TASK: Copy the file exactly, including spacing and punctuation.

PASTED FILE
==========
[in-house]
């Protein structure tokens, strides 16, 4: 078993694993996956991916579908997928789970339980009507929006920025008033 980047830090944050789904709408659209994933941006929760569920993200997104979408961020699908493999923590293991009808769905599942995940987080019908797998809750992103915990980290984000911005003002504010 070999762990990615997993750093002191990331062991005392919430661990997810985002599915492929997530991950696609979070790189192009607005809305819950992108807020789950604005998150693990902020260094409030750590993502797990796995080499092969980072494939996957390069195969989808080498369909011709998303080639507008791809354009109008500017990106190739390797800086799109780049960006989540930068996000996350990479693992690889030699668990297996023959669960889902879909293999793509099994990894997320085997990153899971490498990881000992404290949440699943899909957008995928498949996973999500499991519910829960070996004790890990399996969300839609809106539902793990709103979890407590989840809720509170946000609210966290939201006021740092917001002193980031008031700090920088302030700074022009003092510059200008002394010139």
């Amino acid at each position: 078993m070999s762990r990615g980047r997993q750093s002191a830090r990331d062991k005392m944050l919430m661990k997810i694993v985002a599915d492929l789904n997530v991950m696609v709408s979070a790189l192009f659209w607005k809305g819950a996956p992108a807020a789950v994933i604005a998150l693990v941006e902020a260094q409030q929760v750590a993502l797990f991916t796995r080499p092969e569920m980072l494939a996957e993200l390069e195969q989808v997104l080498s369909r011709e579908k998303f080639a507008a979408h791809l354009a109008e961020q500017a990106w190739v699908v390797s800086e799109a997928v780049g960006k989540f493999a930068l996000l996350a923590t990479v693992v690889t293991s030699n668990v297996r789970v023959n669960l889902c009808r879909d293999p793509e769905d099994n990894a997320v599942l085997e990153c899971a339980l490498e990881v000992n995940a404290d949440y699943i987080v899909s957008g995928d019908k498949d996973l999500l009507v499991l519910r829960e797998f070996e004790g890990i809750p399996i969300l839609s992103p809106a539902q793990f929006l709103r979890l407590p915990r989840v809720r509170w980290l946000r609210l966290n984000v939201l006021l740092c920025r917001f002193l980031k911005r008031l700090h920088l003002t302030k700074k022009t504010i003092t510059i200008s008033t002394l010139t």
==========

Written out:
[in-house]
């Protein structure tokens, strides 16, 4: 078993694993996956991916579908997928789970339980009507929006920025008033 980047830090944050789904709408659209994933941006929760569920993200997104979408961020699908493999923590293991009808769905599942995940987080019908797998809750992103915990980290984000911005003002504010 070999762990990615997993750093002191990331062991005392919430661990997810985002599915492929997530991950696609979070790189192009607005809305819950992108807020789950604005998150693990902020260094409030750590993502797990796995080499092969980072494939996957390069195969989808080498369909011709998303080639507008791809354009109008500017990106190739390797800086799109780049960006989540930068996000996350990479693992690889030699668990297996023959669960889902879909293999793509099994990894997320085997990153899971490498990881000992404290949440699943899909957008995928498949996973999500499991519910829960070996004790890990399996969300839609809106539902793990709103979890407590989840809720509170946000609210966290939201006021740092917001002193980031008031700090920088302030700074022009003092510059200008002394010139």
């Amino acid at each position: 078993m070999s762990r990615g980047r997993q750093s002191a830090r990331d062991k005392m944050l919430m661990k997810i694993v985002a599915d492929l789904n997530v991950m696609v709408s979070a790189l192009f659209w607005k809305g819950a996956p992108a807020a789950v994933i604005a998150l693990v941006e902020a260094q409030q929760v750590a993502l797990f991916t796995r080499p092969e569920m980072l494939a996957e993200l390069e195969q989808v997104l080498s369909r011709e579908k998303f080639a507008a979408h791809l354009a109008e961020q500017a990106w190739v699908v390797s800086e799109a997928v780049g960006k989540f493999a930068l996000l996350a923590t990479v693992v690889t293991s030699n668990v297996r789970v023959n669960l889902c009808r879909d293999p793509e769905d099994n990894a997320v599942l085997e990153c899971a339980l490498e990881v000992n995940a404290d949440y699943i987080v899909s957008g995928d019908k498949d996973l999500l009507v499991l519910r829960e797998f070996e004790g890990i809750p399996i969300l839609s992103p809106a539902q793990f929006l709103r979890l407590p915990r989840v809720r509170w980290l946000r609210l966290n984000v939201l006021l740092c920025r917001f002193l980031k911005r008031l700090h920088l003002t302030k700074k022009t504010i003092t510059i200008s008033t002394l010139t």